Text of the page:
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San Diego County Wrestles Over Future Growth In The Backcountry

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Aired 11/19/09

San Diego County’s updated blue print for future growth in the unincorporated areas has been in the works for more than a decade. It’s back in public hearings today.

San Diego County’s updated blue print for future growth in the unincorporated areas has been in the works for more than a decade. It’s back in public hearings today. The County’s planning commission will consider the debate over where to build in the backcountry to accommodate future growth. The Board of Supervisors is scheduled to vote on it next year.

Devon Muto is head of advanced planning for the county. He has maps all over his office walls. One of them shows the two million acres of unincorporated backcountry broken up into blocks of color.

“On this map,” Muto says, as he points to the state and federal lands, “everything in the gray and the white - that’s outside of our jurisdiction. But everything else that is more of a vibrant color, it’s private land or it’s a local special agency. And all of those lands are considered under our land use jurisdiction.”

“So, for example, Valley Center, Fallbrook, Rainbow, Ramona, Alpine, Jamul, they’re all in your district?” I asked.

“That’s correct,” Muto replied. “Those are some of the communities that we plan specifically for. If you go to those communities, they each have their own character and identity. A lot of what our plan is trying to do is retain that, while allowing for some growth within those communities.”

Muto says current projections estimate San Diego's unincorporated areas will have to accommodate over 200,000 more residents by 2030. But where to put them?

Jack Phillips heads the planning group for Valle de Oro on Highway 94. He’s been involved in this planning process for a dozen years and he says one of key issues is lot size. More density means smaller lots. Many people moved to rural communities on the outskirts of San Diego to get away from high density living, and Phillips says they don’t want to loose control of new development.

“The unincorporated communities, many of them are much larger than the independent cities in the county,” Phillips says. “And so we feel we definitely have standing in how the land use plans in our communities goes forward.”

The county’s updated plan actually allows for fewer new homes than its current plan, partly because planners assume more people will live in each house.

Developers and economists are pushing for more flexibility in where new development can happen. Ruben Barrales of San Diego's Chamber of Commerce says the update may be economically unrealistic. “We want to make sure we don’t create an unsustainable model that doesn’t allow for appropriate growth in the unincorporated areas,” he said.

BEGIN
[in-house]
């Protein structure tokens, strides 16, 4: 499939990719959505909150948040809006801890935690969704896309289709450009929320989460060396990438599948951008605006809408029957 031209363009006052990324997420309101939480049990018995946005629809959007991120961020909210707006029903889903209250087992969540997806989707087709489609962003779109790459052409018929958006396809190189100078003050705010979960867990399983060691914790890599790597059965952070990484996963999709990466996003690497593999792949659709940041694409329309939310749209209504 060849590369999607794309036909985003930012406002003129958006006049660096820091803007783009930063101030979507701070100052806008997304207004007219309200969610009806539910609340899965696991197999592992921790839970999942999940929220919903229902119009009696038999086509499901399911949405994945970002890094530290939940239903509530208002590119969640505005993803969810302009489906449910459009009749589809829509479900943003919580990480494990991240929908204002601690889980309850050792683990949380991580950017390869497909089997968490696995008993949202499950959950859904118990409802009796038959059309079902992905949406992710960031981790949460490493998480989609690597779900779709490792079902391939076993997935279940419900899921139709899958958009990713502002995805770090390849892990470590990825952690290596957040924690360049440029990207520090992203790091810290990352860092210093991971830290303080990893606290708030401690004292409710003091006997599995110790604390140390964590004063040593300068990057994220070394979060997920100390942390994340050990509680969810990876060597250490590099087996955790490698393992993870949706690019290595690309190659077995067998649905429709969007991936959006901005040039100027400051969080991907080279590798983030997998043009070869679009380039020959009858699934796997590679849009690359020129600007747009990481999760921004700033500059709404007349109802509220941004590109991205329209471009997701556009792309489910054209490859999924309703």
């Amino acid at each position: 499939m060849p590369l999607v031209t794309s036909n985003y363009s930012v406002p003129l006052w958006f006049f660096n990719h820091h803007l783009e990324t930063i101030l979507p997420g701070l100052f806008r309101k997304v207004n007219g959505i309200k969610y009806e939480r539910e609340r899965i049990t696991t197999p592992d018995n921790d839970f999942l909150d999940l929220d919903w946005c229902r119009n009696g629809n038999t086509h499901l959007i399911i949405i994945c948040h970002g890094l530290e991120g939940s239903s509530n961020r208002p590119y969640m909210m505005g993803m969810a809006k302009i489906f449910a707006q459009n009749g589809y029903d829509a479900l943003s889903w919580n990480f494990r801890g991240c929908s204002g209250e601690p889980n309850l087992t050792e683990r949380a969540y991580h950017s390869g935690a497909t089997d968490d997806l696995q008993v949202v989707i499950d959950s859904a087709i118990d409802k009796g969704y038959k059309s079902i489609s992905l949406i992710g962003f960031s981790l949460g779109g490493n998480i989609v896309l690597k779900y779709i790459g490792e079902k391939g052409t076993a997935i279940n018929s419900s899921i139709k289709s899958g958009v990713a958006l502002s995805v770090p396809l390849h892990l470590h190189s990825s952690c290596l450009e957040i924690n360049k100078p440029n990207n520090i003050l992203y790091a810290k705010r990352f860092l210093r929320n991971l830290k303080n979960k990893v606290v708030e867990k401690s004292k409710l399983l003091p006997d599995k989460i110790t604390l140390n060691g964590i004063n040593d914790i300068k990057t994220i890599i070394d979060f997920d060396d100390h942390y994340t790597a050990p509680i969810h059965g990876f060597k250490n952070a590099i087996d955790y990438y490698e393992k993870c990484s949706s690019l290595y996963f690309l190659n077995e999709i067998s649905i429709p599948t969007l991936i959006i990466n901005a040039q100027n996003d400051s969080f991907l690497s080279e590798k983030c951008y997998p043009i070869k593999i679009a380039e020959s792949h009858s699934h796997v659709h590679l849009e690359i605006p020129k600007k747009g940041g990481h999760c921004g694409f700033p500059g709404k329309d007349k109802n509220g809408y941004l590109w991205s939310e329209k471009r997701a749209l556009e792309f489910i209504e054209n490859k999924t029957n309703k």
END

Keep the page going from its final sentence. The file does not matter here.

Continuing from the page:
But planners like Muto say this plan has to take into account changes in state law, such as a new requirement to fund fire protection.

“Historically,” Muto said, “ if you didn’t have a fire station in that area, now you’re being required to. That’s a big change in services - so where is that funding going to come from?”

The need for better fire protection, and the lack of water sources in the backcountry, means the plan update must reduce urban sprawl. It puts less growth out in the far reaches of the county and more near built up areas.

But back country residents who wouldn’t be able to subdivide their land for development want compensation. That’s a problem too, said Muto, “Because if you’re going to provide someone with compensation, you really need to have a source a funding source for that, and there really isn’t a good funding source. So it’s a difficult issue. “

Yet another difficult issue is the new focus on environmental sustainability. The state attorney general says San Diego County’s General Plan Update doesn’t do enough to mitigate increased carbon emissions from a growing population. Muto says 95 percent of their territory doesn’t have access to frequent public transport, and that’s up to the San Diego Association of Governments or SANDAG, which administers transit funding.

SANDAG is working on its future plans too. In fact, just this summer it began a forecast looking beyond 2030 out to 2050. Principal planner, Coleen Clementson says the new forecasts suggest more houses will have to be built somewhere for the people who are coming. “Right now 70,000 housing units is the projected shortfall in what our plans and policies would allow between 2030 and 2050,” she says.

That’s good news for developers. But Jack Phillips of Valle De Oro hopes this new wrinkle doesn’t upset the conclusions of the draft General Plan Update. “Both sides may hate it,” he laughs, “but we feel it’s a good balance. What we don’t want is some monolithic dictation that makes the whole county look the same.”

Meanwhile, as the Draft Update goes into its final year of negotiation. Developers are bringing plans to the county supervisors for major new housing developments in rural areas north of Escondido. Community stakeholders hope the plan will be approved before its recommendations are bypassed by new projects already in the works.

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